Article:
In January 1802 Britain and France announced peace with the signing of the Treaty of Amiens (a declaration which would soon transpire to be short-lived).
Properties across London were lit in celebration but Camelford’s residence on the junction of Oxford Street and Park Lane remained resolutely dark; no doubt due to his cynicism and the fact he’d been prevented from having a crack at bumping off Napoleon.
Consequently a mob gathered outside and began breaking Camelford’s windows in protest at his lack of participation in the festivities.
Unperturbed, Lord Camelford armed himself with a club and stepped outside to tackle the crowd, beating them back single-handed until they were subdued.
In March 1804 Camelford became embroiled in a spat over a woman with his former friend, Captain Best.
After a charged meeting at a coffee house on Oxford Street, Camelford refused to withdraw insulting comments that he’d made.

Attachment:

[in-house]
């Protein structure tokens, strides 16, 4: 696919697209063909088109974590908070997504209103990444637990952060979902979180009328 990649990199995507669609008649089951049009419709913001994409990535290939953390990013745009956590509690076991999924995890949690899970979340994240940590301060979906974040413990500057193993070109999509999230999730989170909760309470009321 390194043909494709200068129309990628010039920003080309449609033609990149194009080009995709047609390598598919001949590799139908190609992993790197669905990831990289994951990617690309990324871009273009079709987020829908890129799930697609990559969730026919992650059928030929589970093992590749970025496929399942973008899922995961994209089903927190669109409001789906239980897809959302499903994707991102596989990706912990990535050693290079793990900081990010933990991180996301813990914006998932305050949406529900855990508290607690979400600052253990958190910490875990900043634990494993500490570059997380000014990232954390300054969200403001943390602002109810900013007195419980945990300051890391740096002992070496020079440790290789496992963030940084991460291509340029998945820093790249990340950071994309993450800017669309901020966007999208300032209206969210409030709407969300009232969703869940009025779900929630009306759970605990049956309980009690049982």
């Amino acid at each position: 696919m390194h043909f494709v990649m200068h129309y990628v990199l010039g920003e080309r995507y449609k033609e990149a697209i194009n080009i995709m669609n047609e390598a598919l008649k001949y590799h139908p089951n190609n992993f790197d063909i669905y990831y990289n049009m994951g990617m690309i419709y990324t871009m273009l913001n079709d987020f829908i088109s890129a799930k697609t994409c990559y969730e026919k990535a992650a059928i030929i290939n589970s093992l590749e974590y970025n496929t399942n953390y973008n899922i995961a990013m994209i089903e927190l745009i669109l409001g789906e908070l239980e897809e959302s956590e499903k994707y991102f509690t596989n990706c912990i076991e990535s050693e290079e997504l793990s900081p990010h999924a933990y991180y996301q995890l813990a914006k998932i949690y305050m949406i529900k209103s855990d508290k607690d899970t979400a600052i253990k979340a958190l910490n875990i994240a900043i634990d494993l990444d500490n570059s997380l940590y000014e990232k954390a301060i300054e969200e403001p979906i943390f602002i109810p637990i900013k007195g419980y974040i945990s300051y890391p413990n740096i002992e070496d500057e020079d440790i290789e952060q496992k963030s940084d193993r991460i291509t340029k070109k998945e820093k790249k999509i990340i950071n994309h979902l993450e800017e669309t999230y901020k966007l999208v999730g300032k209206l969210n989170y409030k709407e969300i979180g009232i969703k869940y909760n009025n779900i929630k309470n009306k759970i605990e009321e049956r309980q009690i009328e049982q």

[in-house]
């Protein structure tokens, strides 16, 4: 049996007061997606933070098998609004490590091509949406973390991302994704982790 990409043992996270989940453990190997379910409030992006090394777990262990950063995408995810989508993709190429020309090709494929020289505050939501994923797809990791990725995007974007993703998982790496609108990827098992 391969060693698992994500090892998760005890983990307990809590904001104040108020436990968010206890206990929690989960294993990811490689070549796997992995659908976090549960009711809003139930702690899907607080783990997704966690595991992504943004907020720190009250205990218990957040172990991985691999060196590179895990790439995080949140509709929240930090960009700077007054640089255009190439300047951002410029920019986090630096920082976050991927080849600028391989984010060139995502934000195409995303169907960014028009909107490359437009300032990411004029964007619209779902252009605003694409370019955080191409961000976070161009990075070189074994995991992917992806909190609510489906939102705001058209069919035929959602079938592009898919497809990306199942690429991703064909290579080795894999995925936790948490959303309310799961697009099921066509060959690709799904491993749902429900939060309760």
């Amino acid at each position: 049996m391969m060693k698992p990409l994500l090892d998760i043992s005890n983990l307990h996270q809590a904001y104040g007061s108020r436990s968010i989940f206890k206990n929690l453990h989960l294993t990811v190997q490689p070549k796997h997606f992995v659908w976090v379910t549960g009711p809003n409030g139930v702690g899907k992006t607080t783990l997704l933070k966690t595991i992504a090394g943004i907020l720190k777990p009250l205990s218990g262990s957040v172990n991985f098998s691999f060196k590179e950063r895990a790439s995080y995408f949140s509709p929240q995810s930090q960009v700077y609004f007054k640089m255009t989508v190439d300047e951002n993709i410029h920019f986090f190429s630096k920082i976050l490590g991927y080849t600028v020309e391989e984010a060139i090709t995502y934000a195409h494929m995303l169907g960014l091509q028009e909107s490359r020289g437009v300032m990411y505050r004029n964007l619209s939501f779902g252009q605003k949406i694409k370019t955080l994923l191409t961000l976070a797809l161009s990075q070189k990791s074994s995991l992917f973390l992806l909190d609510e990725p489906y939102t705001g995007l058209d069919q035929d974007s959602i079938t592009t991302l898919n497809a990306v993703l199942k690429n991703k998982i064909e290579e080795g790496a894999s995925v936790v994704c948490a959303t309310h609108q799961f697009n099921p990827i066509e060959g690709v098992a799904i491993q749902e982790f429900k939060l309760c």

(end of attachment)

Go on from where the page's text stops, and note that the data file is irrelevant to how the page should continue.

Only one course of action therefore was left to the two rogues: a duel which was to be held in the grounds of Holland House.
Camelford knew his old pal was a far better shot- but backing down would mean cowardice and that was not an option.
When the two turned to fire, Camelford missed but Best’s bullet found its mark, puncturing his foe’s lung. The bullet also destroyed part of Camelford’s spine, paralysing him.
With the score settled, Captain Best rushed to his old friend and tried to comfort him.
As the pair gripped hands, Lord Camelford assured the victor, “You have killed me, but I freely forgive you.”